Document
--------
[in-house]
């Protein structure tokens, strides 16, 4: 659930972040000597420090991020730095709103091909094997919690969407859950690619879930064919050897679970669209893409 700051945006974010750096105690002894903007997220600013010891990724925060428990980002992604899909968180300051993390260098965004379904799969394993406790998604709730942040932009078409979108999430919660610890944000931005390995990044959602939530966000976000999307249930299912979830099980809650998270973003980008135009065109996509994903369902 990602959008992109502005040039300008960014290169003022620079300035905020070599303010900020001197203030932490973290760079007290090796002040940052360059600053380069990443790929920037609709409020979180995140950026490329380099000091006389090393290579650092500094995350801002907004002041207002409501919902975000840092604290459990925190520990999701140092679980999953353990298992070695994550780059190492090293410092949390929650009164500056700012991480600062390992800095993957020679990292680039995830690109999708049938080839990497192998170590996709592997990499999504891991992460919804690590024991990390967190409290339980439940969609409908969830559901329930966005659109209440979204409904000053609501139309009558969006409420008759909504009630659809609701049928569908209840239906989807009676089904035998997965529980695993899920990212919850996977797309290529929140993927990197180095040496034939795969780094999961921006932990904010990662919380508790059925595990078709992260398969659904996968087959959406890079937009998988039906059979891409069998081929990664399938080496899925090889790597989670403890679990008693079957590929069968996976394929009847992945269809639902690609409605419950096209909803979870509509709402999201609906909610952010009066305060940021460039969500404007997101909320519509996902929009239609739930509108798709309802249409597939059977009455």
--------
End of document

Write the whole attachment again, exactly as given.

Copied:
[in-house]
């Protein structure tokens, strides 16, 4: 659930972040000597420090991020730095709103091909094997919690969407859950690619879930064919050897679970669209893409 700051945006974010750096105690002894903007997220600013010891990724925060428990980002992604899909968180300051993390260098965004379904799969394993406790998604709730942040932009078409979108999430919660610890944000931005390995990044959602939530966000976000999307249930299912979830099980809650998270973003980008135009065109996509994903369902 990602959008992109502005040039300008960014290169003022620079300035905020070599303010900020001197203030932490973290760079007290090796002040940052360059600053380069990443790929920037609709409020979180995140950026490329380099000091006389090393290579650092500094995350801002907004002041207002409501919902975000840092604290459990925190520990999701140092679980999953353990298992070695994550780059190492090293410092949390929650009164500056700012991480600062390992800095993957020679990292680039995830690109999708049938080839990497192998170590996709592997990499999504891991992460919804690590024991990390967190409290339980439940969609409908969830559901329930966005659109209440979204409904000053609501139309009558969006409420008759909504009630659809609701049928569908209840239906989807009676089904035998997965529980695993899920990212919850996977797309290529929140993927990197180095040496034939795969780094999961921006932990904010990662919380508790059925595990078709992260398969659904996968087959959406890079937009998988039906059979891409069998081929990664399938080496899925090889790597989670403890679990008693079957590929069968996976394929009847992945269809639902690609409605419950096209909803979870509509709402999201609906909610952010009066305060940021460039969500404007997101909320519509996902929009239609739930509108798709309802249409597939059977009455």